13 May, 2014

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11 May, 2014

Every revolution is messy–Times of Malta

Hani Shukrallah and Karl Schembri

Hani Shukrallah and Karl Schembri–Photo by Daniel Bezzina

Egypt celebrated world press freedom day last week with one of the highest number of journalists under arrest, ever, and many more silenced through the on-going frenzy to clamp down on everyone.

One of Egypt’s most respected journalists, Hani Shukrallah, expects things to go on in the current chaotic fashion for a few more years. The Egyptian revolution is a messy one, he believes, because all revolutions are that way by definition.

Shukrallah was speaking to author Karl Schembri during the first edition of the Book Festival on Campus, which was organised by the National Book Council and l-Għaqda tal-Malti (Università).

The journalist explained why the ouster of “the dictator loved by the west”, Hosni Mubarak, from the presidential palace three years ago, was not followed by a new political movement made by the very same people who rallied in the streets to get rid of him.

“The young revolutionaries were incredible; impressive in their determination to bring change,” Shukrallah said. “They would be shot at by the police and instead of running away as we used to do, they would charge back with even more determination. Yet, they made awful politicians as they had no programme, no vision of what to do after getting rid of Mubarak.”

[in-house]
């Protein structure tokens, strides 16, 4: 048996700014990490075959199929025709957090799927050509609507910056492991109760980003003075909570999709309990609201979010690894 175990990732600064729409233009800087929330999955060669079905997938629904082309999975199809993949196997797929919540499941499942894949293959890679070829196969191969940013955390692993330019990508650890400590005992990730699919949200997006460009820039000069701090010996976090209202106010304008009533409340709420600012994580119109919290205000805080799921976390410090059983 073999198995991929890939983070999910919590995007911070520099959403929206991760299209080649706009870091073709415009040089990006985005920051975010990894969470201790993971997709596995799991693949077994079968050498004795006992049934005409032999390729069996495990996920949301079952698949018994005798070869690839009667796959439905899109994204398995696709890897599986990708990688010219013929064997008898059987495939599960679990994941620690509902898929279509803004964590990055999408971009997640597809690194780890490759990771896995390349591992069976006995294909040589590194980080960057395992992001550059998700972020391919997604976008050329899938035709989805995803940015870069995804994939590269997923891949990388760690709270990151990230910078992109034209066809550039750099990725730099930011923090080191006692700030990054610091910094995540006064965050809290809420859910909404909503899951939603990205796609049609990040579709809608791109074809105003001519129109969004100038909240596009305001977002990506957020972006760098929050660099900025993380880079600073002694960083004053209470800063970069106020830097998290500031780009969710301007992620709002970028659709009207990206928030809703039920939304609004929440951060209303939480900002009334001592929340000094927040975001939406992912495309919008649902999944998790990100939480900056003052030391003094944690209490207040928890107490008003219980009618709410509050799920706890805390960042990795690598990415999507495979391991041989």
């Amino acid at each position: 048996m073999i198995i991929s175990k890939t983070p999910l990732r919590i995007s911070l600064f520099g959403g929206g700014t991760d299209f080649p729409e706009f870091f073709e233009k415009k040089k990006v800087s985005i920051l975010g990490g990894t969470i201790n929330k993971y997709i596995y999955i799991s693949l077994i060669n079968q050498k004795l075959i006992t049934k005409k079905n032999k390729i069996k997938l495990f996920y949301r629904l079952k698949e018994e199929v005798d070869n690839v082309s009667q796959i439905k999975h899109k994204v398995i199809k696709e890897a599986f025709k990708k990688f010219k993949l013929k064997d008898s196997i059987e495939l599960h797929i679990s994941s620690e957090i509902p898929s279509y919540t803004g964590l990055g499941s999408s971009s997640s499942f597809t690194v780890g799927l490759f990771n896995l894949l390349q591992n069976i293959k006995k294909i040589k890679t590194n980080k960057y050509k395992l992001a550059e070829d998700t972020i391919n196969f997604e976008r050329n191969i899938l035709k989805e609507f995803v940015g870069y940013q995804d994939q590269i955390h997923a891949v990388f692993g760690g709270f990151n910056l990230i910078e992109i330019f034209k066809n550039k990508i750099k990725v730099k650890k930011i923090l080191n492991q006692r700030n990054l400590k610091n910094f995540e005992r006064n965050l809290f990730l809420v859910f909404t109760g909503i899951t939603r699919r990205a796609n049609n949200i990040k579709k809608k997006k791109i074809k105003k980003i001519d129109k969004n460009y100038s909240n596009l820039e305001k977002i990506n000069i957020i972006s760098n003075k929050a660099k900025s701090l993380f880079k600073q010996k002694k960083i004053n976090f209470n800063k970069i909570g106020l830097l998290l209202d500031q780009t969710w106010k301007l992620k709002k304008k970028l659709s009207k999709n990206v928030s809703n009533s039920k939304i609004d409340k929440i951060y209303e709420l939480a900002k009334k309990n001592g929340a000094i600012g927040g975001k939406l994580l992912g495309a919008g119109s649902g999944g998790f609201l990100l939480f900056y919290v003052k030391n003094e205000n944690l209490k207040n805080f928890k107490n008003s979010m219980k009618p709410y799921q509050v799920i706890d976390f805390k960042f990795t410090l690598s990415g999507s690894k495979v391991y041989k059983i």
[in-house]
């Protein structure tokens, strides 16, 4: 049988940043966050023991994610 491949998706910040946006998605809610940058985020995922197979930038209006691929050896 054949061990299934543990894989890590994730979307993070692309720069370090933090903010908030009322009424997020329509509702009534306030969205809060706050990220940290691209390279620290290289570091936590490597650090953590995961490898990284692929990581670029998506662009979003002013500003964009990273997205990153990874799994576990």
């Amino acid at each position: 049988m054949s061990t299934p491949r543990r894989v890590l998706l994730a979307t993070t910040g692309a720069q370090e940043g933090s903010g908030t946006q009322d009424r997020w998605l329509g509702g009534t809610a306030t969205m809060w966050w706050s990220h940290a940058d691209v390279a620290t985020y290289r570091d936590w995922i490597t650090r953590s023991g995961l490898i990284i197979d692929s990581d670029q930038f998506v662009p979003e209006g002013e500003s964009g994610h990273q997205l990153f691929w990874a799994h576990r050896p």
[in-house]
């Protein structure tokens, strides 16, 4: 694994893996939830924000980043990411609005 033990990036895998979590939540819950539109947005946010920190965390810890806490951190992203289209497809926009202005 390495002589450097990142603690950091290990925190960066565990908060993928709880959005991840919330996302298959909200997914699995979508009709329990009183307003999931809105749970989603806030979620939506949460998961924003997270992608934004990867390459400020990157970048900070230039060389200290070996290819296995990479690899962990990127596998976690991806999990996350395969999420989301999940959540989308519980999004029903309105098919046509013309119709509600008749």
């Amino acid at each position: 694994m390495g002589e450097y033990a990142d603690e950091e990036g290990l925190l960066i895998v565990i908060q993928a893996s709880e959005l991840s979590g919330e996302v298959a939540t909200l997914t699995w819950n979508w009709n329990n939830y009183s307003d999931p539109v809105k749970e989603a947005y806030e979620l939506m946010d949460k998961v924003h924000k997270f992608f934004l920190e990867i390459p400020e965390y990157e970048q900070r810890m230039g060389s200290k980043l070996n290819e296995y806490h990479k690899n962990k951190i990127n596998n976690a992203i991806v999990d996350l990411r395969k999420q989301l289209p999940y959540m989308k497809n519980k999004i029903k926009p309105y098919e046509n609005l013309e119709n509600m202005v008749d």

Young revolutionaries, Shukrallah believes, need time to learn strategy, to be able to navigate through the pragmatic world of politics. Yet, it is thanks to them that a completely decades-old debilitating paradigm has been shattered – what Shukrallah called “the period of ugly choices” for the Arabs.
“We had to either side with Saddam or with George Bush; with Islamists or with brutal dictators. Thanks to the Arab revolutions, this has been shattered and we are now exploring alternatives,” Shukrallah said.

With the Muslim Brotherhood now driven underground, just like in Mubarak’s time, there is a clear attempt to instal the worst form of police state ever inside Egypt.

Shukrallah compares the current climate to “a cartoon impression of the US after September 11”, where the media was blindly and willingly spreading the “war on terror propaganda by the Bush administration, while liberties were thrown out of the window”.

The journalist has himself experienced firs-thand the implications of unchecked and unfettered power. In 2005 he was sacked from chief editor of Al Ahram Weekly after a series of critical articles aimed at the political class and his vociferous scepticism about the then promised reforms.

He was again forced out of Al Ahram Online, Egypt’s largest English-language news website, which he had founded himself. His forcible removal last year by allies of the Muslim Brotherhood prompted him to publicly denounce the rapidly deteriorating Islamist regime led by Morsi.